Hylephila phyleus phyleus

Fiery Skipper

The fiery skipper is a suburban skipper if there ever was one, using Bermuda lawn grass as its main larval food plant and taking nectar at lantana and other common garden flowers. In the summer in the suburbs near LAX, I remember these swarming bushes when I was a kid. It is especially common later in the year, from the heat of late summer into the fall. As common as it may be, it isn't easy to find caterpillars, which seem to disappear in grass leaves sewn together as shelters low to the ground. Following an ovipositing female - they are larger and darker than males - is an easy way to see the eggs (shown below). Then they do their disappearing act.

Hylephila phyleus  - The Fiery Skipper
A male fiery skipper taking nectar on bachelor's button in my garden in Long Beach, CA, June 24, 2005 (not long after I got a Nikon D70 camera body with the 105mm macro lens).
Hylephila phyleus - Fiery Skipper
Another male fiery skipper in the garden, October 25, 2005.
Hylephila phyleus - Fiery Skipper
Female fiery skipper in my garden, April 18, 2014.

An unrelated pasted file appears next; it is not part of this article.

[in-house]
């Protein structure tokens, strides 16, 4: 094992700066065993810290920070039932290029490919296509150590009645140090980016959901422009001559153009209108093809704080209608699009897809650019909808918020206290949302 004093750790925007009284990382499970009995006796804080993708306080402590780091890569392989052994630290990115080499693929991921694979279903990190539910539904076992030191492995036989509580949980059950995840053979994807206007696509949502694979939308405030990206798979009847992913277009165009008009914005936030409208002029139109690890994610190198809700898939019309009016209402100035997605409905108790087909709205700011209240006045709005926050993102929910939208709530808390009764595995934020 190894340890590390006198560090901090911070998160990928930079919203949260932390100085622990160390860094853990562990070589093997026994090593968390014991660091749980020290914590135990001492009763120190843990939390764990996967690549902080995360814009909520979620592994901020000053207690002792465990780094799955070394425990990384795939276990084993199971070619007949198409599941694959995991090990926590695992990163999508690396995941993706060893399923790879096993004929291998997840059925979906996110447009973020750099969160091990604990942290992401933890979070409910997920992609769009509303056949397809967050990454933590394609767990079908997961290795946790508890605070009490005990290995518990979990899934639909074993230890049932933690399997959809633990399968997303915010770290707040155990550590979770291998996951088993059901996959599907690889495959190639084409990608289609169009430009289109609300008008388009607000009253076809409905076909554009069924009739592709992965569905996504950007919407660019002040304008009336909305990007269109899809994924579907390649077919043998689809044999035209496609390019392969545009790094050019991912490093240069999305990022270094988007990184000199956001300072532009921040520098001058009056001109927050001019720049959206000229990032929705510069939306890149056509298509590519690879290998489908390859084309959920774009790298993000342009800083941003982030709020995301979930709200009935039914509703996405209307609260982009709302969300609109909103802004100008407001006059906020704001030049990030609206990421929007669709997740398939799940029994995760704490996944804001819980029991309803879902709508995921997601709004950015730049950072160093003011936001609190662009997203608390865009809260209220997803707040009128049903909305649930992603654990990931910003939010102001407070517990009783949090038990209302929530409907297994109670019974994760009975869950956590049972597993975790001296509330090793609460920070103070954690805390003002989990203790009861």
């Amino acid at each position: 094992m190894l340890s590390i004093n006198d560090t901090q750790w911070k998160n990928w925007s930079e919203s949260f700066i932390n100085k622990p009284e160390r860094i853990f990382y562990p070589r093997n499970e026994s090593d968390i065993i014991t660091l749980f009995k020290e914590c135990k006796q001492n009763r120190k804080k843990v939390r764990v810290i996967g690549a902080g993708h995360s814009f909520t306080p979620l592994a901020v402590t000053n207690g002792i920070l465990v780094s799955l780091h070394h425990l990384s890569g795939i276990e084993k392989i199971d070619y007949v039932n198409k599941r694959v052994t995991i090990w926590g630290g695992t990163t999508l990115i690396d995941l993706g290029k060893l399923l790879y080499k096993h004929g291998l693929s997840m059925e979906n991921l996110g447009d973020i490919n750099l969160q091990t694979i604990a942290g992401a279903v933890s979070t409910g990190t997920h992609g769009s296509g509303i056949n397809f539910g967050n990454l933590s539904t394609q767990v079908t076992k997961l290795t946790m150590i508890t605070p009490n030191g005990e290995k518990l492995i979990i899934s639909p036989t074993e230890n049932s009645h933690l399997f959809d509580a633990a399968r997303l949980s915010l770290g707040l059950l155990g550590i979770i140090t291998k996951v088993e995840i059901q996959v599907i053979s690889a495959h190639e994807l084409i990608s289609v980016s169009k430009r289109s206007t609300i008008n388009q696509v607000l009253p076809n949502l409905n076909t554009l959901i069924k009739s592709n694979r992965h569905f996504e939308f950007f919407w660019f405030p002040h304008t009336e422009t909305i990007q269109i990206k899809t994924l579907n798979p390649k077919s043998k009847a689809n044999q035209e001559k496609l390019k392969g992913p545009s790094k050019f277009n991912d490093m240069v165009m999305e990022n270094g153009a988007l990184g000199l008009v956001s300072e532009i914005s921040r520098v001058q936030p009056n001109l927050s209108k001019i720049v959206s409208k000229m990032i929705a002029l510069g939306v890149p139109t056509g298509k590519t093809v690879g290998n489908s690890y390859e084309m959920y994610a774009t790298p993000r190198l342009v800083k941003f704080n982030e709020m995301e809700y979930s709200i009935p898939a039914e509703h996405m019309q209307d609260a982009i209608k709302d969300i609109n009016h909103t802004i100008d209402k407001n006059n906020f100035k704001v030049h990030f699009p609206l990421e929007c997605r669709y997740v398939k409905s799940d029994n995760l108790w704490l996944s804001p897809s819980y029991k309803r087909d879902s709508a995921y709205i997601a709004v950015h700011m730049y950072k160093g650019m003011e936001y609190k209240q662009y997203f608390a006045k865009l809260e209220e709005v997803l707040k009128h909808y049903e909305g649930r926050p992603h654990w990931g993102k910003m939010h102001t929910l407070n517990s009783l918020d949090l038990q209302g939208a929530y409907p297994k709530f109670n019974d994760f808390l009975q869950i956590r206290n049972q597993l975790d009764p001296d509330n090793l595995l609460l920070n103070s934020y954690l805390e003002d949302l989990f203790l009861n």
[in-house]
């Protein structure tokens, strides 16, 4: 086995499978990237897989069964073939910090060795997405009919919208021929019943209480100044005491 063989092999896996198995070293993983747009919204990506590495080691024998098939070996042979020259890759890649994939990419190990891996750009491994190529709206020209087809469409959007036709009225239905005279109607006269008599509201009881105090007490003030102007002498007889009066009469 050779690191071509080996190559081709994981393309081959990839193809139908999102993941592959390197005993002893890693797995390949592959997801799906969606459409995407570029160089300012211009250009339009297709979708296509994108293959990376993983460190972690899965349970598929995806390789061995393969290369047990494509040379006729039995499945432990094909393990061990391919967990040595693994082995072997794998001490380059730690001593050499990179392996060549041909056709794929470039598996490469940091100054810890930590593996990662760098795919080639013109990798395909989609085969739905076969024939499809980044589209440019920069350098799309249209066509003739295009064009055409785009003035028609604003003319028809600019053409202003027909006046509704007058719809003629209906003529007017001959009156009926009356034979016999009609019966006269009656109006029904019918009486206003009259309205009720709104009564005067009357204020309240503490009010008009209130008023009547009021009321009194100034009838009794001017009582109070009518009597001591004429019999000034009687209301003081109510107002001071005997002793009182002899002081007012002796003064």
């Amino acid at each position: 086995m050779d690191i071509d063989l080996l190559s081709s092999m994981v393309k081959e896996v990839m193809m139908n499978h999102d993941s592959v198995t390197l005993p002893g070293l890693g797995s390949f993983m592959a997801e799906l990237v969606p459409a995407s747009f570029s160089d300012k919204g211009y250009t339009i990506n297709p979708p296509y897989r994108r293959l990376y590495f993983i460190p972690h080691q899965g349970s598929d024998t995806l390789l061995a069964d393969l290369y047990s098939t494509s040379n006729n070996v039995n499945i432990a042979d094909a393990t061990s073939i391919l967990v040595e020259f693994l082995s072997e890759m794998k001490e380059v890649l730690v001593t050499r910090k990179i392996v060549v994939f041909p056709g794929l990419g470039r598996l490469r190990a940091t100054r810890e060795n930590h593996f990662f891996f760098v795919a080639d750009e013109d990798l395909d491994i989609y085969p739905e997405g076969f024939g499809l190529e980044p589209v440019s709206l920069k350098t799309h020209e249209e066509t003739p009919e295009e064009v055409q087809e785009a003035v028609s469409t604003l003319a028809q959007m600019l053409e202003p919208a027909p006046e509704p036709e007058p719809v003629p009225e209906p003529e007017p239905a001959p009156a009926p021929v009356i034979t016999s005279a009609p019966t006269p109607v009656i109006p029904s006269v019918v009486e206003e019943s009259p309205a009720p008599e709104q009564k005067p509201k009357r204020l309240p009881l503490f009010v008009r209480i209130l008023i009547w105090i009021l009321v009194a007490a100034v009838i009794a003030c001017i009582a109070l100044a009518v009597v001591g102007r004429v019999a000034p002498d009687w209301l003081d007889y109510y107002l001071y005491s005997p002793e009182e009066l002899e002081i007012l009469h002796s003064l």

Hylephila phyleus - Fiery Skipper
Showing the dorsal side of the wings. Also in my garden in suburban Long Beach, March 18, 2016.
Ova of Hylephila phyleus - Fiery Skipper
A tiny fiery skipper egg on host Bermuda grass, October 3, 2008.
First instar caterpillar of Hylephila phyleus - Fiery Skipper
A first instar caterpillar that had recently emerged from its egg. September 26, 2020.
Original description of Hylephila phyleus - Fiery Skipper
This skipper was named by Dru Drury in 1773. This illustration was accompanied by the written description below, from his Illustrations of Natural History, published in London in 1770 in the first volume (without actually naming the skipper).
Original description of Hylephila phyleus - Fiery Skipper

©Dennis Walker